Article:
Gonsalves should have perhaps asked the caller if the FAA required military assistance. However, he made no such inquiry. "That isn't something he would do," he told the 9/11 Commission. [18] The scrambling of fighters to follow the hijacked aircraft "was not discussed" during the call, the 9/11 Commission Report noted. [19]

FAA TELECONFERENCE 'PLAYED NO ROLE IN COORDINATING A RESPONSE TO THE ATTACKS'
Other problems with the FAA headquarters response to the hijackings surround a teleconference headquarters personnel established called the "primary net." A primary net would be set up by the FAA to bring other federal agencies into the loop in an emergency and assemble decision makers to allow for coordinated action. It would be run from the ACC within the operations center on the 10th floor of the FAA headquarters building. [20] It was meant to be "the fundamental primary source of information" between participating agencies, according to Monte Belger, the acting FAA deputy administrator when the 9/11 attacks occurred, and would allow these agencies to "talk strategically." [21]

Before the primary net was set up on September 11, FAA headquarters established another important teleconference. It activated the "tactical net," an internal teleconference between various FAA facilities, at 8:50 a.m. and this had been run from the ACC since then. [22] A tactical net was intended to bring FAA personnel "up to speed" before they contacted other agencies. [23]

The primary net was activated by security personnel at FAA headquarters half an hour later, at about 9:20 a.m. [24] Michael Weikert, a crisis management specialist, instructed Sharon Battle, an operations officer, to activate the teleconference. [25] Using a checklist of agencies that were meant to be included, operations center personnel then added appropriate parties to the primary net. [26] The process involved using a PC-based conferencing system to speed dial the participating agencies. [27]

Key government agencies were brought into the teleconference. The FBI was added to it at 9:21 a.m.; the Secret Service at 9:22 a.m.; the Department of Justice at 9:23 a.m.; the CIA at 9:25 a.m.; the Defense Intelligence Agency at 9:27 a.m.; the State Department at 9:28 a.m.; and the White House at 9:29 a.m. Regional FAA division managers also participated. [28] Weikert ran the teleconference and when a new person joined it, he would announce who he was, identify the primary net, and then give updates. [29]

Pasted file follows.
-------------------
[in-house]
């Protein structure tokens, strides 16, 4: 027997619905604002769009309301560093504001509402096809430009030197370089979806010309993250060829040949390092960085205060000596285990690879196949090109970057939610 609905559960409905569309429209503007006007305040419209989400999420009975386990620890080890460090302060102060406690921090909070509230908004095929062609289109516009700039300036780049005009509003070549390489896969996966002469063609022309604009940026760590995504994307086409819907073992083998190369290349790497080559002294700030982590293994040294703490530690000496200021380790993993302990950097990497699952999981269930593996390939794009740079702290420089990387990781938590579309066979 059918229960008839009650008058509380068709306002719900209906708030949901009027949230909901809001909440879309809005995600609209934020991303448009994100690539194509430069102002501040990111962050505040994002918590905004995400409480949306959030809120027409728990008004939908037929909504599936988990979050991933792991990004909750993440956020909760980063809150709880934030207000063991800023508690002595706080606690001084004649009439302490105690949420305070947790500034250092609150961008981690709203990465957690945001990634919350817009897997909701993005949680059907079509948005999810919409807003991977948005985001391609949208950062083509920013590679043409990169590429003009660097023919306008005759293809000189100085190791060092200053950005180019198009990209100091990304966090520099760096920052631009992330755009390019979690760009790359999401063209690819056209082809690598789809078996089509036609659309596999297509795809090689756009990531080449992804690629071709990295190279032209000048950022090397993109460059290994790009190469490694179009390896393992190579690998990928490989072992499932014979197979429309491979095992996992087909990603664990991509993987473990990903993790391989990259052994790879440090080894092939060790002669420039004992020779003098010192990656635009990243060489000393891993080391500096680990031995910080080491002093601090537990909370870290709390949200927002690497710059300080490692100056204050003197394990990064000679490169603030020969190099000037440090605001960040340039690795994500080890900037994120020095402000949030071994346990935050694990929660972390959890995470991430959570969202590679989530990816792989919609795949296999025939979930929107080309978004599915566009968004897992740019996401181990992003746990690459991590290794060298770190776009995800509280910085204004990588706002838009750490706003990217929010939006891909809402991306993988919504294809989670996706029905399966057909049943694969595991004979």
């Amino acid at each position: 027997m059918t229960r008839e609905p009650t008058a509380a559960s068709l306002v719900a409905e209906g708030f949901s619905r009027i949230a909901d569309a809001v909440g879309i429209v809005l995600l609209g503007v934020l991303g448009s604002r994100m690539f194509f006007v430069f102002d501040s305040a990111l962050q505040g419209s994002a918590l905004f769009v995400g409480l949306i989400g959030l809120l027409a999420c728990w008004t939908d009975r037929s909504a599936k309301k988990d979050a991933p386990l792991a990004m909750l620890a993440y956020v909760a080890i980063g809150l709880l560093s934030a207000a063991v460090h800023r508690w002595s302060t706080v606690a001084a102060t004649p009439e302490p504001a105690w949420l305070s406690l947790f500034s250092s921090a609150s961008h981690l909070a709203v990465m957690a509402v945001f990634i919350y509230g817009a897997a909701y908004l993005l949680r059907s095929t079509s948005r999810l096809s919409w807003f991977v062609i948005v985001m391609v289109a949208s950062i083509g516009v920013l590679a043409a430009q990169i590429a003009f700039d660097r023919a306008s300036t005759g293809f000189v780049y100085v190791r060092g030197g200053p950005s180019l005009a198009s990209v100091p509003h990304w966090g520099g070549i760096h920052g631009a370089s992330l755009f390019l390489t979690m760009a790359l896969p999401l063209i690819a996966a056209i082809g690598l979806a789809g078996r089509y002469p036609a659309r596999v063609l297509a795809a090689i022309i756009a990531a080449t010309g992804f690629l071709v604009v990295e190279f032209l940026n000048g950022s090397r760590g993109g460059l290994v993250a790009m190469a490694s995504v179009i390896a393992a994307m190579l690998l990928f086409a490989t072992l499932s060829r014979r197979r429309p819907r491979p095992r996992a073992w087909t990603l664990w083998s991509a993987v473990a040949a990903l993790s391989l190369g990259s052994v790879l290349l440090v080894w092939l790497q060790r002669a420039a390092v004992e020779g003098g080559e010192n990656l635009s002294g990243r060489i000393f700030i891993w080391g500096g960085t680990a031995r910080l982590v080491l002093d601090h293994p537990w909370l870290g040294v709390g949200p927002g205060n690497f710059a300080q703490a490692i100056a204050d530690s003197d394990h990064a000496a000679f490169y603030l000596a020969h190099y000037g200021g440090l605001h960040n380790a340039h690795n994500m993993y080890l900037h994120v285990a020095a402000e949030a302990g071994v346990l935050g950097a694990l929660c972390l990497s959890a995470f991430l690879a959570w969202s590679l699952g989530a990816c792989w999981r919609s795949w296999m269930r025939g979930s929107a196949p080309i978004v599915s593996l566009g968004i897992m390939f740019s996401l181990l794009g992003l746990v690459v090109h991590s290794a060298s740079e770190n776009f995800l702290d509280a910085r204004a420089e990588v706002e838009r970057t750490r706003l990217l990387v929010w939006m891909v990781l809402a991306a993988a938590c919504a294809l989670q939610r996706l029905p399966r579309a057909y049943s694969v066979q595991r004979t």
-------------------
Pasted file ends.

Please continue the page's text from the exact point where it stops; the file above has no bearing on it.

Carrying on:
And yet the primary net turned out to be of little benefit. Major Charles Chambers, who represented the NMCC on the teleconference, recalled that either "nothing was being said" or "nothing of substance" was said over it. Communications were "intermittent" and there was "a lot of dead air," he commented. [30] Weikert said that while he gave out information, he received little back and so there was "not much traffic." [31] Both men said they believed the primary net "played no role in coordinating a response to the attacks," according to the 9/11 Commission Report. [32]

NMCC WAS POSSIBLY INITIALLY ABSENT FROM THE FAA TELECONFERENCE
Furthermore, the NMCC was, according to several accounts, either absent from the primary net or only on it briefly early on after it was activated. On the one hand, a couple of chronologies compiled by the FAA stated that the NMCC, or specifically Charles Chambers at the NMCC, was included in the primary net from the time it began, being added to it at 9:20 a.m. [33] And FAA headquarters employee Sharon Battle told the 9/11 Commission, "She remembers adding the NMCC to the primary net." [34]

But a report produced by the NMCC stated that the FAA "did not bring [the] NMCC into their hijack conference" as it responded to the hijacking of Flight 11. [35] This contention was supported by Lee Longmire, the FAA's director of civil aviation security operations on September 11, who said that while the NMCC should have been on the primary net from the outset, he "learned that this didn't occur" and "wasn't sure when the situation was rectified." [36] The NMCC was "absent for some undetermined length of time," he recalled. [37]